Century Marks

Century Marks

Jesus’ complexion

Many Americans were disturbed when video clips of Jeremiah Wright surfaced in 2008 showing him preaching about a black Jesus crucified by white Roman centurions. Edward J. Blum and Paul Harvey, authors of The Color of Christ, point out that the features of another image of Jesus hardly get noticed: Christus, an 11-foot white marble Jesus at the Mormon visitors’ center in Salt Lake City, is a central part of Mormon iconography. The statue, a replica of a work by Danish sculptor Bertel Thorvaldsen, shows a Northern European–looking Jesus. It fits with what Joseph Smith said was revealed to him about Jesus: that he had fair skin and blue eyes (Huff Post Religion, September 9).

Denominational decline

Reform Judaism and Conservative Judaism, the two most liberal Jewish groups in the United States, are losing about 1 percent of their members each year, according Steven Cohen, sociologist at Hebrew Union College. Interreligious marriage is a significant cause: only 15 to 20 percent of interfaith families join a synagogue, and those who do are less active or leave the synagogue after the bar mitzvah of their last child. Jews tend to live in blue states where the rate of religious affiliation is the lowest. The largest “denomination” declared by American Jews is “none” (Economist, July 28).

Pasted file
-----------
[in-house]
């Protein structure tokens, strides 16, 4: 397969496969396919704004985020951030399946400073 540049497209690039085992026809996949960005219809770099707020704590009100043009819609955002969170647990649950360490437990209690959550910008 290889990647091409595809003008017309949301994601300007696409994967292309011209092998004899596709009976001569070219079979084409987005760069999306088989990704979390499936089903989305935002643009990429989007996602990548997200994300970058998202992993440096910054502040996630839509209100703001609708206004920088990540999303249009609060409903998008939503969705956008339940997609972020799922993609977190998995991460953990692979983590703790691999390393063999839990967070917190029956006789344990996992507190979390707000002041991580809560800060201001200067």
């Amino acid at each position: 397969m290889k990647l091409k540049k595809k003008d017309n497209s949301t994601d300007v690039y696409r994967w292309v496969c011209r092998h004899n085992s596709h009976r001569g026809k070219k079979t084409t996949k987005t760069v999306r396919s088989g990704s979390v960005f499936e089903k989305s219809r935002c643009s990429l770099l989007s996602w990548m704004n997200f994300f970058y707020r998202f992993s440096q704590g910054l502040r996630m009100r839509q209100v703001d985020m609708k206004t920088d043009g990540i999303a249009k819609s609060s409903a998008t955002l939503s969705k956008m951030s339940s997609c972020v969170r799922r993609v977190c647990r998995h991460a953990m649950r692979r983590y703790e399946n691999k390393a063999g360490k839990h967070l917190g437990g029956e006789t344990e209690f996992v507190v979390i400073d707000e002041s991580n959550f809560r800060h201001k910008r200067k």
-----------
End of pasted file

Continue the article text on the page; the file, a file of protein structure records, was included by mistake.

Target audience

Despite the fact that President Obama has done virtually nothing to restrict firearms, the National Rifle Association and the firearms industry warn that Obama will take guns away from law-abiding citizens. The message is good for business. Last year the firearms industry had an overall economic impact of $31.8 billion. Employment is up in the industry 31 percent since 2008. Remington alone sold more than 1 million guns and 2 billion rounds of ammunition in 2011, its third most profitable year in the last two decades—outdone only by the two previous years. The NRA has said that a second term for Obama would result in an all-out war on Second Amendment rights. However, the Brady Center, which lobbies for gun control, has given Obama an F on efforts to control guns (Nation Institute, September 2).

Price to pay

Last month the doors to a Trappist monastery near Jerusalem were set ablaze and inflammatory phrases—including “Jesus is a monkey”—were painted on the monastery walls. A Jewish extremist group, unhappy because two Jewish settlements had been dismantled by the Israeli government, was blamed for the vandalism. It’s seen as part of the settlers’ “price tag” retaliation campaign—making others pay for the loss of settlements. Rabbi Dov Lipman led a group of Jews to the monastery, bearing flowers and a message of peace. The group stayed long enough to help remove the graffiti (ncronline.org and Haaretz, September 5).

Call and response

Tim Lucas, pastor of the Liquid Church, a large congregation in New Jersey, is planning a sermon series on politics in which he will try to elevate the level of political conversation beyond the current polarities. He will ask people to respond, via their cell phones, to such questions as: Can a Christian vote for a Mormon? How would Jesus address gay marriage and immigration? He also plans to ask which candidates people are going to vote for and display the results on screen. “Jesus pretty much transcends liberals and conservatives,” Lucas said. “There’s something about Jesus that defies red-state blue-state, black and white thinking” (christianpost.com, September 5).